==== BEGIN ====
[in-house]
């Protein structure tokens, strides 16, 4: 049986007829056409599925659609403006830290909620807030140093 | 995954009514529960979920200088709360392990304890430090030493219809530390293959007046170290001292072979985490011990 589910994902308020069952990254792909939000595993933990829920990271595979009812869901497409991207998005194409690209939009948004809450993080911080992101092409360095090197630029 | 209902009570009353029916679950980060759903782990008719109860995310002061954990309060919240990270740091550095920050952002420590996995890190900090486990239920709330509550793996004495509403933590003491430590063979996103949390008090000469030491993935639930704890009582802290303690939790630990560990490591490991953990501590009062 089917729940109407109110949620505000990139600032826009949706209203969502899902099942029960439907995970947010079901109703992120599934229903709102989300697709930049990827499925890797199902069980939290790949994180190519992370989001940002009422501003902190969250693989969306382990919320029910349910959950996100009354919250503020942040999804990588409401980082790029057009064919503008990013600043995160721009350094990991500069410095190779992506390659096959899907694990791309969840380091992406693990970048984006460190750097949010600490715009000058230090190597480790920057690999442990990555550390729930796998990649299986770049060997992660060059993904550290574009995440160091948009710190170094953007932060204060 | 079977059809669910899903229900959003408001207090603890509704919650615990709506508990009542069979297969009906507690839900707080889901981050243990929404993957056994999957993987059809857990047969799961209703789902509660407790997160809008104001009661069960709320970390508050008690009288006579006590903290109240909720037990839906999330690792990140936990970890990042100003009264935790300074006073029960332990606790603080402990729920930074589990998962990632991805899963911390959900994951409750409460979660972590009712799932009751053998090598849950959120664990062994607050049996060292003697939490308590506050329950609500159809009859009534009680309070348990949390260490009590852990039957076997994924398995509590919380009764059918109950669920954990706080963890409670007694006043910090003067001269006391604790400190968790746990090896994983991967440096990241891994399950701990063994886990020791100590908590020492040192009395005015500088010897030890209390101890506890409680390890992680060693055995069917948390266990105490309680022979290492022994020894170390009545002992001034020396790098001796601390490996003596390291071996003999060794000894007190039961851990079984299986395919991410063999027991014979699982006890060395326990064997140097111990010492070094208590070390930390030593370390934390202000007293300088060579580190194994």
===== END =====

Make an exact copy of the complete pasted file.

[in-house]
């Protein structure tokens, strides 16, 4: 049986007829056409599925659609403006830290909620807030140093 | 995954009514529960979920200088709360392990304890430090030493219809530390293959007046170290001292072979985490011990 589910994902308020069952990254792909939000595993933990829920990271595979009812869901497409991207998005194409690209939009948004809450993080911080992101092409360095090197630029 | 209902009570009353029916679950980060759903782990008719109860995310002061954990309060919240990270740091550095920050952002420590996995890190900090486990239920709330509550793996004495509403933590003491430590063979996103949390008090000469030491993935639930704890009582802290303690939790630990560990490591490991953990501590009062 089917729940109407109110949620505000990139600032826009949706209203969502899902099942029960439907995970947010079901109703992120599934229903709102989300697709930049990827499925890797199902069980939290790949994180190519992370989001940002009422501003902190969250693989969306382990919320029910349910959950996100009354919250503020942040999804990588409401980082790029057009064919503008990013600043995160721009350094990991500069410095190779992506390659096959899907694990791309969840380091992406693990970048984006460190750097949010600490715009000058230090190597480790920057690999442990990555550390729930796998990649299986770049060997992660060059993904550290574009995440160091948009710190170094953007932060204060 | 079977059809669910899903229900959003408001207090603890509704919650615990709506508990009542069979297969009906507690839900707080889901981050243990929404993957056994999957993987059809857990047969799961209703789902509660407790997160809008104001009661069960709320970390508050008690009288006579006590903290109240909720037990839906999330690792990140936990970890990042100003009264935790300074006073029960332990606790603080402990729920930074589990998962990632991805899963911390959900994951409750409460979660972590009712799932009751053998090598849950959120664990062994607050049996060292003697939490308590506050329950609500159809009859009534009680309070348990949390260490009590852990039957076997994924398995509590919380009764059918109950669920954990706080963890409670007694006043910090003067001269006391604790400190968790746990090896994983991967440096990241891994399950701990063994886990020791100590908590020492040192009395005015500088010897030890209390101890506890409680390890992680060693055995069917948390266990105490309680022979290492022994020894170390009545002992001034020396790098001796601390490996003596390291071996003999060794000894007190039961851990079984299986395919991410063999027991014979699982006890060395326990064997140097111990010492070094208590070390930390030593370390934390202000007293300088060579580190194994």